U.S. Capitol Building
U.S. Capitol. Photo by Darrow Montgomery.

D.C. Mayor Muriel Bowser ordered a 6 p.m. curfew following a violent insurrection and attempted coup at the U.S. Capitol Wednesday afternoon. Supporters of President Donald Trump broke through barricades and overcame U.S. Capitol Police as Congress debated confirming electoral college votes for President-elect Joe Biden.

The riotous mob carried Confederate flags and draped themselves in pro-Trump insignia. Others donned tactical gear. They broke windows and stormed into offices. A woman was shot and killed inside the building by police, a Metropolitan Police Department spokesperson confirms. Interim MPD Chief Robert Contee said his agency will investigate the shooting.

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At a Wednesday evening press briefing, Contee said that five weapons had been recovered and “just above” 13 arrests were made. None of the arrests were of D.C. residents. MPD will assist the U.S. Capitol Police in clearing the building of insurrectionists, Contee confirmed. Asked whether officers will arrest those who they find inside the building, Bowser said she was “not prepared to talk about specifics of deployment and strategy.”

Bowser said officers from surrounding jurisdictions such as Montgomery County, Prince George’s County, Arlington County, and Baltimore city will assist, as will officers with the Maryland, Virginia, and New Jersey state police.

The mayor’s curfew will remain in effect until 6 a.m. Thursday and applies to all non-essential workers. That means any person in public spaces between the hours of 6 p.m. and 6 a.m. is subject to arrest. Bowser did not directly answer when asked whether her curfew is in effect on federal land.

“The behavior that we are witnessing is shameful, unpatriotic and above all it is unlawful,” Bowser said during the press conference. “Anyone who has engaged in these activities, continues to engage in these activities, will be held accountable. There will be law and order.”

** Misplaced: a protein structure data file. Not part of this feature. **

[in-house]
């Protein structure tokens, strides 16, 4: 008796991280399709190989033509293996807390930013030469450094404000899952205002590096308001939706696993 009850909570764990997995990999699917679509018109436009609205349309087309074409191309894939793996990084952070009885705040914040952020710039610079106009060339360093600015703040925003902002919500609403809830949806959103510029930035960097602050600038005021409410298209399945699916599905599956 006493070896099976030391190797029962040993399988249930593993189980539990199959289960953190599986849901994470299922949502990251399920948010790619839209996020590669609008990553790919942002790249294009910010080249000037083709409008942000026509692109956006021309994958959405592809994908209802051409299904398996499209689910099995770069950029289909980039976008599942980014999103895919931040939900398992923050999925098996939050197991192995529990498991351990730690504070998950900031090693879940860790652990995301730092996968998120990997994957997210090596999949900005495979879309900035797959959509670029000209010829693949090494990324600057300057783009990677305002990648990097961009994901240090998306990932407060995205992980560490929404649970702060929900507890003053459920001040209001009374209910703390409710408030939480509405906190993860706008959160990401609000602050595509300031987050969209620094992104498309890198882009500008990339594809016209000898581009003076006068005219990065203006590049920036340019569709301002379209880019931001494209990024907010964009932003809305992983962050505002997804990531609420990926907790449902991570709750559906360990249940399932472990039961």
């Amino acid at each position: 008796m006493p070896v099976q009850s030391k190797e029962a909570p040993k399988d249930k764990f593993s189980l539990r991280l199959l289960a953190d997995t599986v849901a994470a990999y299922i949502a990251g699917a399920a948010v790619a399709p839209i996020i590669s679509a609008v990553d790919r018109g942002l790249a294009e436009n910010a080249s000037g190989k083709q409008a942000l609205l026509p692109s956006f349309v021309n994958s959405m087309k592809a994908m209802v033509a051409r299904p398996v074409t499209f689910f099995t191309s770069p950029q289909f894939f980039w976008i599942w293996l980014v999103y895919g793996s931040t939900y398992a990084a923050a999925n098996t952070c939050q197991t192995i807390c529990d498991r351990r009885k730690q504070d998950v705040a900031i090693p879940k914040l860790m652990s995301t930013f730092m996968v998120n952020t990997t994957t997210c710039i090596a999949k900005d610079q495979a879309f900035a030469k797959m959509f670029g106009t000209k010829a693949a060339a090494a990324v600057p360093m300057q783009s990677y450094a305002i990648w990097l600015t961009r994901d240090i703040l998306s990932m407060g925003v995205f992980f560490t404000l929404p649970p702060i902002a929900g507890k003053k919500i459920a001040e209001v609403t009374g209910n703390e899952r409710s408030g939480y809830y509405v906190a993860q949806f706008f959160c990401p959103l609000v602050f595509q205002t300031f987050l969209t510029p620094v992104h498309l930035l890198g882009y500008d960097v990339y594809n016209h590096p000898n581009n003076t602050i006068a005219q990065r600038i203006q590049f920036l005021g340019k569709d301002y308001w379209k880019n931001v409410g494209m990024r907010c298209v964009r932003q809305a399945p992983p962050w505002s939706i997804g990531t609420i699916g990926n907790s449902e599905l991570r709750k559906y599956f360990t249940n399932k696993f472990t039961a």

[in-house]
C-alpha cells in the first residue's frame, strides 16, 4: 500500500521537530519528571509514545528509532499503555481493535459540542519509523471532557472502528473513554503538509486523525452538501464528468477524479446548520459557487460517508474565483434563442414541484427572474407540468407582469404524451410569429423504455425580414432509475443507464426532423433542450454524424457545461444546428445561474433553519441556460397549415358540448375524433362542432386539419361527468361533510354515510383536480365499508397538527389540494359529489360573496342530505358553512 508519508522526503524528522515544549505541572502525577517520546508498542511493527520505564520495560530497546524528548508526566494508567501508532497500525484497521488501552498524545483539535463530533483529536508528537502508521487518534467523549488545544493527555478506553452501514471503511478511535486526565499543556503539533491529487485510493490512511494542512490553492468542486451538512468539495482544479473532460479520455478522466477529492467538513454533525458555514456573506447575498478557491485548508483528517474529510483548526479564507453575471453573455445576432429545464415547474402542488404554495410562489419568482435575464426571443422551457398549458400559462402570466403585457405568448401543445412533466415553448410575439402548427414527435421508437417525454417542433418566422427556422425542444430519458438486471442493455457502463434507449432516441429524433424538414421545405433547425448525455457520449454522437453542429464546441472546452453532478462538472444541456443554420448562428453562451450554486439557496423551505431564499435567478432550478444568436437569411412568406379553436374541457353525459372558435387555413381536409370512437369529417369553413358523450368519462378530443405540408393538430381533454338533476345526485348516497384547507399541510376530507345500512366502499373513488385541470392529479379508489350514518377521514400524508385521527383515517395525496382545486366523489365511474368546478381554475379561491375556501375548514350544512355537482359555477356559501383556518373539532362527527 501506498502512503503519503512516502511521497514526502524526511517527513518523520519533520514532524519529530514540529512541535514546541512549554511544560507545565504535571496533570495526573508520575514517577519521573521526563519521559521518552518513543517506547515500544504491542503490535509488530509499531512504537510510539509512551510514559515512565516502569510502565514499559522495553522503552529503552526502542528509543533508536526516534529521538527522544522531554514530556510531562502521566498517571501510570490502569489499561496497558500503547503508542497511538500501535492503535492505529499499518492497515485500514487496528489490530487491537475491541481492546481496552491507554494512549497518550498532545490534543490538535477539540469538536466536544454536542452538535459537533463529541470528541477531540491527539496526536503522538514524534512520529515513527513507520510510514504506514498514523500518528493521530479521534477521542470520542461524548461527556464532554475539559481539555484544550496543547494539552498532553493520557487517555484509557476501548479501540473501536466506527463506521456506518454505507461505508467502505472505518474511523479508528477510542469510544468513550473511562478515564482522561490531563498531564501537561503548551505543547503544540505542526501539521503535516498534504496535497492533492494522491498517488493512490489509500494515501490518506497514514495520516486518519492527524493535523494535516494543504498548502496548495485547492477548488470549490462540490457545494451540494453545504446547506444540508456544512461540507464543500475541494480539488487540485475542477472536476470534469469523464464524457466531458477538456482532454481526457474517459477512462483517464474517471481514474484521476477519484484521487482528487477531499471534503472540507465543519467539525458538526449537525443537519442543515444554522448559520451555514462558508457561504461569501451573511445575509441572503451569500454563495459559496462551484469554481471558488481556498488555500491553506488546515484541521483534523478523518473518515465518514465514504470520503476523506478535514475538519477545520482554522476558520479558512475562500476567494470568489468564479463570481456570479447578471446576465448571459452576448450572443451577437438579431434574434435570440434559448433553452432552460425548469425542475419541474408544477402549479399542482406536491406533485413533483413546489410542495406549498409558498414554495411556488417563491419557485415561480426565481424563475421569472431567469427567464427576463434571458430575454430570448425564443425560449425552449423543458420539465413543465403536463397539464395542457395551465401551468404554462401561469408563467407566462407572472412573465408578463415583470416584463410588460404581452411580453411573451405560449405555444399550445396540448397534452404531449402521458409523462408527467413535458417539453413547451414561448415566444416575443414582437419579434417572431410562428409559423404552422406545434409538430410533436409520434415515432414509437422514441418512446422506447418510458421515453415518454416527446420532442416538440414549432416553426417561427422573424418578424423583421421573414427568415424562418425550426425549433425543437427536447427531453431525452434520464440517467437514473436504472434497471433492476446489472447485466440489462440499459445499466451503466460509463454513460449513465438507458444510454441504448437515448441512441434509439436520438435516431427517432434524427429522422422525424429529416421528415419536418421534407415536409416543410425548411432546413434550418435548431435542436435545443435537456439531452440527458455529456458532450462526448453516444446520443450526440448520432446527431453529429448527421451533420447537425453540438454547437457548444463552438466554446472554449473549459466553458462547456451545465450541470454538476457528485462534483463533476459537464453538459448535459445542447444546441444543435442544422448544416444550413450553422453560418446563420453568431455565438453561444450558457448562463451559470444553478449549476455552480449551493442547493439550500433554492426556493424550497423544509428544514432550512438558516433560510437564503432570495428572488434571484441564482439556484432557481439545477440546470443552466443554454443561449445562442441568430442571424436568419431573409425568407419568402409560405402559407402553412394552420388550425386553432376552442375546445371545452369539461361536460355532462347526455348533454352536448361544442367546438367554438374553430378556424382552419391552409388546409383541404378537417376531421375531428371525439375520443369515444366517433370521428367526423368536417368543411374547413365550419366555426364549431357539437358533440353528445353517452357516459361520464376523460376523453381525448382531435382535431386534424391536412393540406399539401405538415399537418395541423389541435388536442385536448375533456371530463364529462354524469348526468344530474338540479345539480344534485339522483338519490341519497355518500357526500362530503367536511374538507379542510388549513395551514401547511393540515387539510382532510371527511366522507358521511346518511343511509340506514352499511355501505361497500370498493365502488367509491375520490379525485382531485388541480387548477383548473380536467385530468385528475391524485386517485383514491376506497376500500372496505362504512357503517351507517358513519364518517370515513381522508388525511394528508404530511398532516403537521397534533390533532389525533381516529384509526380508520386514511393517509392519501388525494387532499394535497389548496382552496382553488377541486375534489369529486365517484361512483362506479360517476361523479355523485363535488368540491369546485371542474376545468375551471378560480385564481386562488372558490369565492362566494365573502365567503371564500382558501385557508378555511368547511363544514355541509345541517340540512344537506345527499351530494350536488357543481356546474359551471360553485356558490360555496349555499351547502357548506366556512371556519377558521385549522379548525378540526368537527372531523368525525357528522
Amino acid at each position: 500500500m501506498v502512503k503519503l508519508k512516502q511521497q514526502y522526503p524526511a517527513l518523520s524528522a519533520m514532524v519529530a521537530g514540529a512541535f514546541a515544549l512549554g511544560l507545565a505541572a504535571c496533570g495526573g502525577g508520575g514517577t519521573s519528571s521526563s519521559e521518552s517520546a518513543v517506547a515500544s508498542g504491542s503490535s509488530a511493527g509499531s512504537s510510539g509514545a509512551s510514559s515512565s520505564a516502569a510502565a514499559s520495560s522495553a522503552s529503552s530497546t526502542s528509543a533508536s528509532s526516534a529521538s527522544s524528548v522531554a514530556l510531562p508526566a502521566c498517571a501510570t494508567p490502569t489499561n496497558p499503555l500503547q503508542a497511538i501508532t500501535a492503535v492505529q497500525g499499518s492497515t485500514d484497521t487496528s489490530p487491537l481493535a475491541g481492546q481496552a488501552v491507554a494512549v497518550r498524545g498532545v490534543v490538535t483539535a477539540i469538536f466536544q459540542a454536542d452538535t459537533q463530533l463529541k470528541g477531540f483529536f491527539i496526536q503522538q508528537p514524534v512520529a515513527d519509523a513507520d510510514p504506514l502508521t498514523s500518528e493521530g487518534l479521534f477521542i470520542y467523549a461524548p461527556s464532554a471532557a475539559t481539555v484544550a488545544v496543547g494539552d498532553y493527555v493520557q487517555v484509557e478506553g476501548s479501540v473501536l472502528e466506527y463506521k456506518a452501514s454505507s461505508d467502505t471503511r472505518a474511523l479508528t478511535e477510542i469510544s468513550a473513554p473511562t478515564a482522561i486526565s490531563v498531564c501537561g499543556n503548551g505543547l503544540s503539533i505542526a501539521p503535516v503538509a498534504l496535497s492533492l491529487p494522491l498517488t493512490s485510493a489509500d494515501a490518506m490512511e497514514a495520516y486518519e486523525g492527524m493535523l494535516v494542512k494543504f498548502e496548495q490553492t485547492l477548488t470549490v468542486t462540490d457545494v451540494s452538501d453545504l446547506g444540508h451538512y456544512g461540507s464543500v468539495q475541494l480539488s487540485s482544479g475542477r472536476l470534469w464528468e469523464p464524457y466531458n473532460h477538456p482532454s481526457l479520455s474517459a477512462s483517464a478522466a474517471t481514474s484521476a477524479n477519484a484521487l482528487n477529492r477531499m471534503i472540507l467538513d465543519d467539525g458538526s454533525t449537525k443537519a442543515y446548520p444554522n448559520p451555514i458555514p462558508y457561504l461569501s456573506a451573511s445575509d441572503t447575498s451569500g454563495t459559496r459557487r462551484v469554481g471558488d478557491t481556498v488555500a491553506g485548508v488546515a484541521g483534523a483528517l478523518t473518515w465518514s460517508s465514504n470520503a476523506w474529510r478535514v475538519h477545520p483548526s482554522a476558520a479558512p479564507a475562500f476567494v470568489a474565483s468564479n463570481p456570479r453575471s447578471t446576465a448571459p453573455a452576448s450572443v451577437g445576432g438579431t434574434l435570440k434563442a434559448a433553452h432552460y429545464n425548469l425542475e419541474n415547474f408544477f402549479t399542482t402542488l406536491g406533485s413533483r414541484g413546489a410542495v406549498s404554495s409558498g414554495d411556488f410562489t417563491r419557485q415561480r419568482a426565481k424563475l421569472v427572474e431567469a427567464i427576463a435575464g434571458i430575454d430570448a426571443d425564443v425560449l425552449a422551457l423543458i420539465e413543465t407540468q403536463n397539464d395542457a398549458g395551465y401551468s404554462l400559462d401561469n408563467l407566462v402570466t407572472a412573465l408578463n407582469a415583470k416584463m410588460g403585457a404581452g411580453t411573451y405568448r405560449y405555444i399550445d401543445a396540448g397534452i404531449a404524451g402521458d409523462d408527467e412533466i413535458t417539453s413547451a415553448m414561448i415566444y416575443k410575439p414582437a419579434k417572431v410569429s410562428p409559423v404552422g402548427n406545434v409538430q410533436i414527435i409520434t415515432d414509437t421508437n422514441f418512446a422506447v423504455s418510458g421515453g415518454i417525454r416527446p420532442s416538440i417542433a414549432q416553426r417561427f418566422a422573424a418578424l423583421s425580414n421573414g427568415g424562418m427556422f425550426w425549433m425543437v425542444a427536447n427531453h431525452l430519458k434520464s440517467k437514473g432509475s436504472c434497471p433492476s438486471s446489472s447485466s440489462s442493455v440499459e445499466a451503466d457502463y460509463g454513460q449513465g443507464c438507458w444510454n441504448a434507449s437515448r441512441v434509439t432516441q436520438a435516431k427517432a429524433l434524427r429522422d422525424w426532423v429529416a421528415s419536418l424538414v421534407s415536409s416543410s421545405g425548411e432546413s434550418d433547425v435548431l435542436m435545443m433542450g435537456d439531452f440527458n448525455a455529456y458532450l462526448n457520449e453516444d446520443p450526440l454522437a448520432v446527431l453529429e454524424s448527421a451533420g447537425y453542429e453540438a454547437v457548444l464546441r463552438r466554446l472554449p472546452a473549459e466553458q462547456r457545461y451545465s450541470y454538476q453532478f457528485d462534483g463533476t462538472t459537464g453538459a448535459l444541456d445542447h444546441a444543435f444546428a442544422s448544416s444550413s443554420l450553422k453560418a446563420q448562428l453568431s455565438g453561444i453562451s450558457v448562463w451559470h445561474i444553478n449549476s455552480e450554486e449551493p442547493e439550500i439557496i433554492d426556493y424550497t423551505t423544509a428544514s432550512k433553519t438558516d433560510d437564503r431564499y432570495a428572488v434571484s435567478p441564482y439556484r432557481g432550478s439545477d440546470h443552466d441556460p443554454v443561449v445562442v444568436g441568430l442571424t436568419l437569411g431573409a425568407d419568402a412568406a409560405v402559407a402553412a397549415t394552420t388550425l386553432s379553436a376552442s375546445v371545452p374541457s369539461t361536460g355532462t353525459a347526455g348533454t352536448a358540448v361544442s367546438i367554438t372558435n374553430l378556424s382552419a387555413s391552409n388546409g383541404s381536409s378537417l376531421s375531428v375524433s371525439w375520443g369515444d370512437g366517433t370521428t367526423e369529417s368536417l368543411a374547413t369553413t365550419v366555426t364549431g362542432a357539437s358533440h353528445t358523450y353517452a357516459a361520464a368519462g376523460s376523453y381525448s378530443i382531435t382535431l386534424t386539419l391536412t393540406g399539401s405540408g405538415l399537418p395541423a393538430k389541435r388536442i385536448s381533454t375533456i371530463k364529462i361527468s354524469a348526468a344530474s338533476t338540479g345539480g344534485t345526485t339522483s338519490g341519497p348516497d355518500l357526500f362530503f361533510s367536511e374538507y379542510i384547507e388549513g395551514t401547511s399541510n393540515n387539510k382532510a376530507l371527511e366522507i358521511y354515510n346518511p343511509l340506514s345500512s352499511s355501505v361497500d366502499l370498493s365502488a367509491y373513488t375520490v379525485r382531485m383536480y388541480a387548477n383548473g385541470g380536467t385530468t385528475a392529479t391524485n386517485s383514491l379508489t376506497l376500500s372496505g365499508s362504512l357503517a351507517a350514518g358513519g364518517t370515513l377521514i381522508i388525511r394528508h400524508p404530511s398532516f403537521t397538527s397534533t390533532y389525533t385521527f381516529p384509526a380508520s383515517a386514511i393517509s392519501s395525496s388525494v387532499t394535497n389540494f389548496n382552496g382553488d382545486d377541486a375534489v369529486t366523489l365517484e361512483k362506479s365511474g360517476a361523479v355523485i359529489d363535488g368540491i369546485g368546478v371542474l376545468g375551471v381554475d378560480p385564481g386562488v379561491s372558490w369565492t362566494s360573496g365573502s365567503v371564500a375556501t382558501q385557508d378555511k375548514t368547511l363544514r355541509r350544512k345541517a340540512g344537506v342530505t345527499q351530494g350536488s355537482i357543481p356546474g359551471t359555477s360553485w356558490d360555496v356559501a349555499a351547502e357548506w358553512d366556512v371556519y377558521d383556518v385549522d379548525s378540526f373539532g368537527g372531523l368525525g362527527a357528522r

As reports of the violent insurrection rippled throughout D.C., the city began to shut down. Here is an incomplete list:

  • Metrorail service ends at 8 p.m. and Metrobus service ends at 9 p.m.
  • Government-run COVID-19 testing sites are closed this evening.
  • COVID-19 vaccination appointments scheduled after 4 p.m. are canceled.
  • Downtown Day Services Center, which offers services to individuals experiencing homelessness, and their warming center were closed Tuesday and Wednesday.
  • The union representing grocery store workers says all D.C. Safeway stores closed at 4 p.m. Wednesday, Jan. 6 and will open Thursday, Jan. 7 at 6 a.m.

Many downtown businesses decided to temporarily close on Wednesday due to public safety concerns. Notably, a popular hangout spot for Trump supporters proactively closed ahead of the rioting, but another bar near Union Station welcomed them.

Not every downtown business closed. Some workers expressed concerns for their own safety given that violence was anticipated on Wednesday. The union representing hotel workers, Unite Here Local 25, requested that their employees be evacuated once rioting began. “Evacuations are already underway at a number of hotels,” the union stated via Twitter.

On Wednesday afternoon, an employee of Taberna del Alabardero, located a few blocks west of the White House, said she was worried about how the day would unfold. Trump supporters, many maskless, had requested to sit inside the restaurant for lunch both Tuesday and Wednesday, she said. Once the employee told the group indoor dining was currently prohibited due to the coronavirus pandemic, they left. Trump supporters who agreed to eat outside complained when they were asked to put on their mask while not eating or drinking. Restaurant workers are having to enforce the mask mandate when MPD does not. 

Another person who works inside a downtown hotel was on edge the entire time he was on the clock Tuesday, when Trump supporters first descended on downtown. The last time Trump supporters were in town, in mid-December, he was attacked by a group of Trump supporters while getting a fresh air outside of his place of work. He had been encouraging Trump supporters to wear masks. Many had responded with homophobic slurs (the employee is a trans man) and eventually someone punched him in the face. The employee was grateful he did not have to work on Wednesday.

“If we do go to work, it’s like mentally—it’s scary,” he said. “It’s like people are scared.”